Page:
Personality is key, there’s no point hiring someone that will come in and act as a rouge agent or isolated because they can’t gel with the team. I’d say the personality of the person is an area where you really don’t want to compromise on, if they only seem to slightly not fit with the team don’t worry about it, the team dynamic will change slightly but it should settle, you would need to identify which elements of the team’s “quirks’ you want to preserve and which ones would be benefited by having a slightly different personality in the team.

A little digression but probably valuable at this point, in the past I’ve had a sysadmin working along side me who seemed personable and would fit in personality wise (and they did) they seemed a little weak technically but we hoped that would develop; it turned out when they started they thought they were more technical than they actually were. They were the sort of person that you could give a task to and eventually they’d have something that worked, but they may not necessarily know how they got it to work. They also had issues arguing technical points, sticking hard and fast to their guns while not having a good reason to at the time and requiring a few days of googling to come back with a link that summarised that you could do it their way or the other way, so it also didn’t back up their ideals.

To be honest it was a real struggle for me personally as what I needed in the team was someone that was technical enough to take some of the workload off of me, but despite spending time training and explaining why things were done that way, the knowledge didn’t sink in. I’d feel bad that I couldn’t get the information in, but other people tried and failed as well, so the common problem is probably the cause. The biggest issue was that they were not willing to progress, maybe because they thought they knew it all, or because they just weren’t able to grasp the technical detail.

So if you have to compromise on technology skills make sure they are personable and willing to learn and progress, people can develop technical know how if they have the personality that allows them to, but changing someones personality is much much harder.

If you’re interested in working at Alfresco you should keep a regular eye on our Careers page, it doesn’t have all of our jobs on it so feel free to email your CV through just on the off chance, we’re always looking for good people.

Ruby, Pass by value or pass by reference?

I wish I knew for sure…

The only reason I’m writing this is I got bitten while writing some code for Sentinel I was expecting a value based on the fact I thought I was passing by value so the original object would remain unaffected.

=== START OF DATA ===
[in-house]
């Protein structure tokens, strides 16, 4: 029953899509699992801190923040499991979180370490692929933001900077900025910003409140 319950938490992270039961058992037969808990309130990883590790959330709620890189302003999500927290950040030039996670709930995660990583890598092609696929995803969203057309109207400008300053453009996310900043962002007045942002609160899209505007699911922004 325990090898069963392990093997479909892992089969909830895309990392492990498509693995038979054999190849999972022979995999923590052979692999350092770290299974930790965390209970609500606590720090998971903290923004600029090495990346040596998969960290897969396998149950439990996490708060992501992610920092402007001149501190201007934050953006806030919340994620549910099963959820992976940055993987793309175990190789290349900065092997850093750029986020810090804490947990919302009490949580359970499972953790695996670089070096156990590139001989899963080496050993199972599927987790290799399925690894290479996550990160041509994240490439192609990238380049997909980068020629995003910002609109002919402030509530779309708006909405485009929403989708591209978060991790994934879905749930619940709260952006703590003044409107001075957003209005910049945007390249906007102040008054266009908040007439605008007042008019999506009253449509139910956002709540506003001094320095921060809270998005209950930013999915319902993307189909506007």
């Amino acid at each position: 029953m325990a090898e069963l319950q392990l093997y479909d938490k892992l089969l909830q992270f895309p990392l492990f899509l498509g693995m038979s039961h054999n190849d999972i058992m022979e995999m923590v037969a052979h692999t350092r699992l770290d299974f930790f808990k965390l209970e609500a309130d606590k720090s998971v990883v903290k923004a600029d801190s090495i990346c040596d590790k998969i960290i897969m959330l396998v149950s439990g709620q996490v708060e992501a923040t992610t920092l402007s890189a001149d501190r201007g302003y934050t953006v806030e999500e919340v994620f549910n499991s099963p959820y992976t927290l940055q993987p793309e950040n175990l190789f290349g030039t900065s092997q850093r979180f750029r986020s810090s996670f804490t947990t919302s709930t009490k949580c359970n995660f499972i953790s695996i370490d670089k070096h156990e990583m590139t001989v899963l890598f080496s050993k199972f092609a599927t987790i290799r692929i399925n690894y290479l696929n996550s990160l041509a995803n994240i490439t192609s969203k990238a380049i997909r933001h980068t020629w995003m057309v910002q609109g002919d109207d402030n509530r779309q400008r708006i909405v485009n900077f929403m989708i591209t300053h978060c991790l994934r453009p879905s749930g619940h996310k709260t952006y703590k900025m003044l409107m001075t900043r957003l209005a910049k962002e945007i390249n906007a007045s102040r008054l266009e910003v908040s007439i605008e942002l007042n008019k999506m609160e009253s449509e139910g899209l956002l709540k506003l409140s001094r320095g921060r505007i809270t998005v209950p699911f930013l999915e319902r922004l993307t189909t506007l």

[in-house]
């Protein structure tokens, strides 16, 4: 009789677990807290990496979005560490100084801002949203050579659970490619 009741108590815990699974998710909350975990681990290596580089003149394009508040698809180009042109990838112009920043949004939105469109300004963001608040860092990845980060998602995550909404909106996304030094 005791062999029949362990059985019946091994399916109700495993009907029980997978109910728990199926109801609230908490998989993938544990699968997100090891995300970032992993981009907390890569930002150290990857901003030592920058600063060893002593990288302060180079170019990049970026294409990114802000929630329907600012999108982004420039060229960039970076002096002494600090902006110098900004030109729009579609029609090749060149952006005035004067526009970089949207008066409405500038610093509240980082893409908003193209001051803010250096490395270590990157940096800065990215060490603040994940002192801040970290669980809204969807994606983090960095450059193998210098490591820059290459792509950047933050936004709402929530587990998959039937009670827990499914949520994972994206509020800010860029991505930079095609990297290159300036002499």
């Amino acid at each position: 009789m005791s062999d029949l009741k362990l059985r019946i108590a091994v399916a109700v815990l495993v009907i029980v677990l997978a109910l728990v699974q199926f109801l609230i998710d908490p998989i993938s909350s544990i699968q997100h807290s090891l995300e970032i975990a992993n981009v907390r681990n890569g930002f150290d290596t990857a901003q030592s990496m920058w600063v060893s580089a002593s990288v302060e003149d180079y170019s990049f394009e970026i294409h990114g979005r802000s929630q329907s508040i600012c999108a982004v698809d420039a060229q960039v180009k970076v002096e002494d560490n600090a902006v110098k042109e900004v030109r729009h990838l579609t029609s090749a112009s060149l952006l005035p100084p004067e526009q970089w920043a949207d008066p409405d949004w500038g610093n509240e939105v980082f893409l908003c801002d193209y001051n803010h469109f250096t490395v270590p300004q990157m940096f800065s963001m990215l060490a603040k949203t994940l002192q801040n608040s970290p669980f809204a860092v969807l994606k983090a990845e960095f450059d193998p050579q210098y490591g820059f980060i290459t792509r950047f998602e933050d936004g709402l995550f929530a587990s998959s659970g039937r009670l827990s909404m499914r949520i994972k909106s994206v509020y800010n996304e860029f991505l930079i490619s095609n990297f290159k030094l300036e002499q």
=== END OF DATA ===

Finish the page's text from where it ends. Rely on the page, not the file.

Needless to say it was actually passing by reference, although if you read some articles it suggests that it actually only passes by value and those values just so happen to be object ID’s which point to objects… It get’s very complicated.

In an earlier post I talked about my programming ability, and I have written not to long ago about starting to code in Ruby So to be clear, I am not a programmer, I never will be, this stuff that i’m writing about now is what I’d class as ground breaking for me, it’s probably a really simple concept, but for some reason it has been really difficult to get my head around I struggled in C with it, more so in Java, and now Ruby; the difference? this time I actually went off did some reading and got some friends involved in a rant (both programmers who understood it all instantly even though they’d never seen ruby before, Annoying)

My quest started as most do, on Google where I came across this I’d highly recommend reading this page and the following two links that appear on that page One, two a combination of those and more reading and more talking I think I finally got my head around it.

Where did it go wrong?

Laziness is probably the answer here, I didn’t bother to read anything about it I just found a tutorial and went with it, got my head around the basics and started to dive in; which is fine as long as you don’t mind spending your evenings like I did, reading lots and coding.

I started out on an assumption that unless I specified otherwise it would be pass by value, mistake 1. In fairness it wasn’t a big mistake but annoying none the less. The other mistake I made was just not doing any research into how the langage worked, I could have spent a little time looking. So just now I did that a 2 min google and i came across this which would have saved me a little time, Granted I should have followed this straight after following Steve Litt’s it would have saved me a lot of hassle.

There is but one more thing I would have done differently, I would have read about the class I was about to use… Instead I was following examples and basically shooting in the dark and hoping it would get better, I wouldn’t do it with Sysadmin, so why do it with programming?

Just those few things would have made a big difference, not only to my understanding of Ruby but also would have ultimately saved me coding a lot of return’s that were not needed, so now I have to re-write some Sentinel code and make better use of methods I didn’t know existed. Well, at least it keeps me busy and I’m still learning new things.

Summary

I realise in the middle of this I digressed a little, but The links above are all very useful, especial those for Sentinel! If you are looking to get into Ruby I’d suggest the tips and links in “Where did it go wrong?” It would have saved me time and effor so no doubt it will save you time and effort; likewise if you were looking for the really techy explanation of Ruby pass by value or reference re-read “I wish I knew for sure…” all the information is there. I could try my best to explain it but that would be morally wrong, who knows what tripe could be produced based on a beginners understanding of a core piece of functionality.

How to get a spaceship